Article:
To begin with, an important governorship had seemed the perfect way to increase his chances of advancement, but when the call home to high or lucrative office never came, he realised that he had been passed over. Refused leave of absence, he asserted ‘a horse is more gently used, for yet a bit is sought out ... that may be most pleasing to him’; still, between 1589 and 1603 he spent more time in England than at Flushing. ‘I see Flushing must be the grave of my youth, and, I fear, of my fortune also’, he bewailed in 1597, and two years later:
I have been governor there now ten years and have got neither reputation nor profit, but rather lost thereby, seeing that all of my own rank have been preferred, and some that were behind me set on a level with me or before me. And if now I go back without any sign of the Queen’s acceptance of my service, the world may well say that the place I had I got by chance, since, after so long continuance of it, I am not thought worthy of any more. I know the Queen thinks she has done much for me in giving me the government, and I thank her for it, and yet, but for her service, I could wish I had never known the place.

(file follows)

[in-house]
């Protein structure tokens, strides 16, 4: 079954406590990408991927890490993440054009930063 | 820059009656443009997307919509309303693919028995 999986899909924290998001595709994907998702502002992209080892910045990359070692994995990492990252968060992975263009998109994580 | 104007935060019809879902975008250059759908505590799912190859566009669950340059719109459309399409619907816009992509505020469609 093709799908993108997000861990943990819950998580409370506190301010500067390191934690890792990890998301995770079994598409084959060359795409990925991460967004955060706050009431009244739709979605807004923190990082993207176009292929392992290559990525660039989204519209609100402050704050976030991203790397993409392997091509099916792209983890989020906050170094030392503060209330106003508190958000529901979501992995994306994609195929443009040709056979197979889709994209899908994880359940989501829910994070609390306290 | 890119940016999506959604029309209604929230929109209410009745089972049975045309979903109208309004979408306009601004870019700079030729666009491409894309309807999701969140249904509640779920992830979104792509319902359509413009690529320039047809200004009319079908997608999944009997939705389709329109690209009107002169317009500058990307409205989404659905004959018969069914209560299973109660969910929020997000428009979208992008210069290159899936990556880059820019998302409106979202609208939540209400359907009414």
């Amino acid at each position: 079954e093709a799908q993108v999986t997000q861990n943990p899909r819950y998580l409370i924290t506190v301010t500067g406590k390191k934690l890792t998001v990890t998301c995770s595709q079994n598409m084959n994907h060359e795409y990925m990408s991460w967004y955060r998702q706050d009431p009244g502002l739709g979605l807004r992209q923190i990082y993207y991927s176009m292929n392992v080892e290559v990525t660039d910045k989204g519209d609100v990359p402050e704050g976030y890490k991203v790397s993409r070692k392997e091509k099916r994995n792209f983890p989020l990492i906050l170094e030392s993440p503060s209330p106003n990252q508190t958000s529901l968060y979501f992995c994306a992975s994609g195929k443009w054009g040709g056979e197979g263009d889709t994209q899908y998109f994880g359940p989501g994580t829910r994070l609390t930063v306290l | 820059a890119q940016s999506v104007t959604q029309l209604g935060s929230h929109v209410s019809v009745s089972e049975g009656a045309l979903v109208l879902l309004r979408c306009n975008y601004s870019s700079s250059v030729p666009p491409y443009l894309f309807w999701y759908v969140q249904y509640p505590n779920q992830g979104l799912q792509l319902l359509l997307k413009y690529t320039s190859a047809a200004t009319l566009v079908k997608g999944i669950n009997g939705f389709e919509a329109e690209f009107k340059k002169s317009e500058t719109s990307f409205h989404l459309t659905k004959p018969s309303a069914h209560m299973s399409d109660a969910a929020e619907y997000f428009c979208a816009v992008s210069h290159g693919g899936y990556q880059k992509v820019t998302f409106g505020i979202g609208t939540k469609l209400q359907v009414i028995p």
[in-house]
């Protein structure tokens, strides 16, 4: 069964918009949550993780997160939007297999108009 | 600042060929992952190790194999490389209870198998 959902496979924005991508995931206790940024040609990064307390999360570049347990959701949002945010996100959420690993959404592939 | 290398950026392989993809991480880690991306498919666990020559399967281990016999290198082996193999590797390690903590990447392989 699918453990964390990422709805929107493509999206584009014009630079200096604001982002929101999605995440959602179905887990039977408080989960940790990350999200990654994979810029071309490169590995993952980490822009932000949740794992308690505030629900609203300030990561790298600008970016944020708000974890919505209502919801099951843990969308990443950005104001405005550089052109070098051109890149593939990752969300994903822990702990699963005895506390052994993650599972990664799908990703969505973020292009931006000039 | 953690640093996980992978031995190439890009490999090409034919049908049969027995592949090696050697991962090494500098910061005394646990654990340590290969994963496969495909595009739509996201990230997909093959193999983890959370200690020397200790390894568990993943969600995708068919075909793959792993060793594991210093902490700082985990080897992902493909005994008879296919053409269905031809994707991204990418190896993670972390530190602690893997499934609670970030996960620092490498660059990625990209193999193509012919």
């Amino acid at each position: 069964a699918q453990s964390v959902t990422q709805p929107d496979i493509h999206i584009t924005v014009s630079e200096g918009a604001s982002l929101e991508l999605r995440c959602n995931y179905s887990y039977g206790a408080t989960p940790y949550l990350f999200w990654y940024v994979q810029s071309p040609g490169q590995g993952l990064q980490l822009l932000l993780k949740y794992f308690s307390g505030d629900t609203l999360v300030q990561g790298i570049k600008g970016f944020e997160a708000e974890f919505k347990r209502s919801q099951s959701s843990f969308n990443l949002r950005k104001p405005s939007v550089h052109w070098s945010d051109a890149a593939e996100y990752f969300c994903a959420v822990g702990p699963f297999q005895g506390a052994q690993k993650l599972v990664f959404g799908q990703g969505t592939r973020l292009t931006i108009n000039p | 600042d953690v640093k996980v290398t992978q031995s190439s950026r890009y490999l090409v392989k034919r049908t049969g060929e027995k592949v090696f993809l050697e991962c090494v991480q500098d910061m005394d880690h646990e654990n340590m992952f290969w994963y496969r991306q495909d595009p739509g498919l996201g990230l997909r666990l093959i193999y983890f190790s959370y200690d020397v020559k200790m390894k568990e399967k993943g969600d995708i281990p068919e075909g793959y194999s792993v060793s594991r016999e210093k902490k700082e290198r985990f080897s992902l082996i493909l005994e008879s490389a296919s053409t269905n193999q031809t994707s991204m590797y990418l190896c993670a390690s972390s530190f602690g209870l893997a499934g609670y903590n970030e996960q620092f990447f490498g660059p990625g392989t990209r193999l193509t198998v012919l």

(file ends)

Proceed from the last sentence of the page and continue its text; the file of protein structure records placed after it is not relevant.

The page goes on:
What perhaps annoyed him most was the government’s apparent indifference towards him after a series of military and diplomatic successes. He was in Brittany, for example, in 1593, and the following year visited Henri IV of France. He saw the French King again in 1596, and, with Sir Francis Vere, led the armies in the field in 1597. His brilliant cavalry charge shattered the enemy at the battle of Turnhout, but a letter from his aunt, the Countess of Warwick, advised him that the Queen ‘will not thank you for being there’. His frustration in such circumstances can be readily understood.8